Like many people, I read Stephen Covey’s The 7 Habits of Highly Effective People when it came out. Although I understood the bestseller’s popularity, I found it a tad simplistic. Strangely, though, one of his suggestions stuck with me over the years:
No, this isn’t always possible. Exhibit A: Slack started as a video game. Exhibit B: YouTube began as a dating site. Countless other startups have tried to “pivot”—although relatively few are successful. When it comes to data collection and analysis, though, Covey’s rule holds up in spades.
Analyzing structured data remains far easier than analyzing its unstructured counterpart.
Sure, powerful tools such as Open Refine are constantly improving their ability to make sense of unstructured data. Natural language processing continues to make strides. Ditto for robust Python libraries. Make no mistake, though: Analyzing structured data remains far easier than analyzing its unstructured counterpart—and I don’t see that changing anytime soon.
Cases in Point: Turning Unstructured Data More Structured
When I started teaching each of my courses, I noticed that my predecessors by and large used survey tools that asked students to provide unstructured data. This was a problem. For instance, to collect peer feedback on capstone projects, students needed to enter the names of their teammates. Sure, this was easy for the students, but this immediately made my data corralling an unnecessarily complex exercise. In my larger classes, simply determining student averages took two hours. This I would not abide.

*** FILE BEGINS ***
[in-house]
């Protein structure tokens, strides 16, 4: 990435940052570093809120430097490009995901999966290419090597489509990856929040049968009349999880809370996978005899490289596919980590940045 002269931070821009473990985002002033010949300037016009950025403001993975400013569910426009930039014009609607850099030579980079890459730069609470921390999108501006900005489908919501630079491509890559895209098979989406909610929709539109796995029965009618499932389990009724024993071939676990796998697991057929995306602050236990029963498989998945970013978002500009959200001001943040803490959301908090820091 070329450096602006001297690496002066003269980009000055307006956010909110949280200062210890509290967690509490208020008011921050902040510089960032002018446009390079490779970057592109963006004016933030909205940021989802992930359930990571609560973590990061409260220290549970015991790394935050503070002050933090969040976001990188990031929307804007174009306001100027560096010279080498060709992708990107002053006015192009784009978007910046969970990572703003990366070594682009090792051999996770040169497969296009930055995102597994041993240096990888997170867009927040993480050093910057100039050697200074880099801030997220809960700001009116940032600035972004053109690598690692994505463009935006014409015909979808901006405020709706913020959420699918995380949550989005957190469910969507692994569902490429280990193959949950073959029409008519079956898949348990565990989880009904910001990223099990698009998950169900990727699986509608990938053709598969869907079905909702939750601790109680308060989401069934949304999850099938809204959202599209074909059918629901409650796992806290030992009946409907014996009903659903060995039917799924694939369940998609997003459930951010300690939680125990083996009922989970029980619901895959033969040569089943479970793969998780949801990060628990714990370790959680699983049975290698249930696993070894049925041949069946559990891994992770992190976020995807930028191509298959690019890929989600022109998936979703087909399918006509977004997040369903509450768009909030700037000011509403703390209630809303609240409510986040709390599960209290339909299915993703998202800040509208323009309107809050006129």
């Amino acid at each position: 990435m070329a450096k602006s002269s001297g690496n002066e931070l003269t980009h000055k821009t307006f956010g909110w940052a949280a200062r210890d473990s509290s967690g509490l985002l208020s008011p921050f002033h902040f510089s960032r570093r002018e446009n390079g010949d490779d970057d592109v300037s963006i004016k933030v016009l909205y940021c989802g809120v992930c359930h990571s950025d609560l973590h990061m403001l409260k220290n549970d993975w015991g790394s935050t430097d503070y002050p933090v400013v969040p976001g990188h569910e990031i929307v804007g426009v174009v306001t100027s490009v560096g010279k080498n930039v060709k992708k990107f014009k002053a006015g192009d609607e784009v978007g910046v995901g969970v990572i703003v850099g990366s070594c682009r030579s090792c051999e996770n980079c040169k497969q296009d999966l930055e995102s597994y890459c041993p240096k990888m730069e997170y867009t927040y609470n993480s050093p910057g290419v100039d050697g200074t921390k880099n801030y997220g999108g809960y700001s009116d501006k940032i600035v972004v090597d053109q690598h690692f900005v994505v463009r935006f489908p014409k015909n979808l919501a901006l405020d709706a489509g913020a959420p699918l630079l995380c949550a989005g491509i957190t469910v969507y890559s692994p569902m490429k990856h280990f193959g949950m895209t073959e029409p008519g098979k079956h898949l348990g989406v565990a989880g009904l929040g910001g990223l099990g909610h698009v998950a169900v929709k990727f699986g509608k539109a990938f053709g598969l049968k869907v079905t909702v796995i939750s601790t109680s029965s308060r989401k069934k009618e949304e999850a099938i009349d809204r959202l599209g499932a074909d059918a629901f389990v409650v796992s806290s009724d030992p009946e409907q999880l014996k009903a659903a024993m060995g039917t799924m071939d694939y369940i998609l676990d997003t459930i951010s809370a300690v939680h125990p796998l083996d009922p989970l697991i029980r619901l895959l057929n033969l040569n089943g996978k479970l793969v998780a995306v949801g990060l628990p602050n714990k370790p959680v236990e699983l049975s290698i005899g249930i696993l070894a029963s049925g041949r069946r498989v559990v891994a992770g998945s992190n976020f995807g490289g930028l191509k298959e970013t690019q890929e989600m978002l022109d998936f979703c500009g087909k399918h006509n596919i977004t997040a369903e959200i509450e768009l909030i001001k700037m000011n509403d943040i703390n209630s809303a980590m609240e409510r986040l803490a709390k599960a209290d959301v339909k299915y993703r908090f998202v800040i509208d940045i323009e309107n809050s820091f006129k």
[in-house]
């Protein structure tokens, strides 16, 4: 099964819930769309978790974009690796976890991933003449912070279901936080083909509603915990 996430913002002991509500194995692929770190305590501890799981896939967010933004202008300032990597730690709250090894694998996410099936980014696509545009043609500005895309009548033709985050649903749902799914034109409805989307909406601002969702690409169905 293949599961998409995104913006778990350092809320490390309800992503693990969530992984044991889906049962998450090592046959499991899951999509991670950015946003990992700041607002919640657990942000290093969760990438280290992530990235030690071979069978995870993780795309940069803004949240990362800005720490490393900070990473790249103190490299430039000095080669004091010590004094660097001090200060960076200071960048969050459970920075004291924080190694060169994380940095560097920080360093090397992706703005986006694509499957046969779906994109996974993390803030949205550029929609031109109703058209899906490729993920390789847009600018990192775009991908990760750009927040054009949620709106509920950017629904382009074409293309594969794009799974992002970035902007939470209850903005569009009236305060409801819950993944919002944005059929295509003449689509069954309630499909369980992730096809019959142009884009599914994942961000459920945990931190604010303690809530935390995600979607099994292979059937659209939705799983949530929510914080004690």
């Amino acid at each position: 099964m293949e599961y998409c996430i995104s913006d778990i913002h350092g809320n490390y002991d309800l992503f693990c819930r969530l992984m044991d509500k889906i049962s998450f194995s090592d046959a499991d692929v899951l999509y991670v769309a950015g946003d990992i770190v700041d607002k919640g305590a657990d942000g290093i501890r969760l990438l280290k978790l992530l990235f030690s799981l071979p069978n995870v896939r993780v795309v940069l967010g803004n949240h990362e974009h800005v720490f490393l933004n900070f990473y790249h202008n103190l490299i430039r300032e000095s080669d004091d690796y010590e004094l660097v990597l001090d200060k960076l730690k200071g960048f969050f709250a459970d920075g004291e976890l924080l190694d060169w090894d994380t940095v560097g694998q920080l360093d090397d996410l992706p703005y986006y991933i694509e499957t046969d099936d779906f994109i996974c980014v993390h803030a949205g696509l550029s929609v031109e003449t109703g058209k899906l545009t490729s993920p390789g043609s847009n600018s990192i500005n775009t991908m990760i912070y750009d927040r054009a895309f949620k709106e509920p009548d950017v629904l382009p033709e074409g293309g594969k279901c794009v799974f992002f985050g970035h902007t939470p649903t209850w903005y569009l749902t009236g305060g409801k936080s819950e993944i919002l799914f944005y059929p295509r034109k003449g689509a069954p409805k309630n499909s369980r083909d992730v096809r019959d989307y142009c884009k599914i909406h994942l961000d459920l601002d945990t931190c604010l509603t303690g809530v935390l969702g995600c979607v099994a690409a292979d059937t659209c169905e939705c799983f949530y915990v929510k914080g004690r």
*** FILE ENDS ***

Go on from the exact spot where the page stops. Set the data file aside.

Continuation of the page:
Let’s say that a six-person team consisted of Steve, Steven, Ian, Mark, Pete, and Lucy.1 Allowing them to enter their teammates’ names and scores in free-form text fields resulted in chaos. Problems ran the gamut. Some people referred to Pete as Peter. International students often go by nicknames. The surveys allowed for typos. You get my point.
I quickly reconfigured the surveys in future semesters to make student-response data structured. Now they need to select from team-specific drop-downs.2 Typos have gone the way of the dodo. Determining average student peer feedback merely requires creating a pivot table. I then upload their scores to Canvas and voilà! The entire process takes me maybe ten minutes.3
This hardly makes me exceptional. In a similar vein, Nextdoor made its data-collection process far more structured when confronted with a racial-profiling issue. (For more on this, see Analytics: The Agile Way.) Many other examples abound.
In my analytics class, students undertake semester-long individual research projects. To be sure, the scope of these projects varies immensely. During the early stages, some students take my advice to heart. Sadly, others ignore nuggets such as these—usually at their peril.
Regardless, sometimes the data arrives in a messy format—something that many of my more experienced pupils have already discovered over their careers. To the extent that we can control survey design and data collection, though, a little extra thought and time typically pays massive dividends down the road.
What say you?
- .Yes, this is a Marillion reference.
- I require students to enter a portion of their student ID numbers to prevent fraudulent responses.
- In the future, I’d like to streamline this further by using the Canvas API.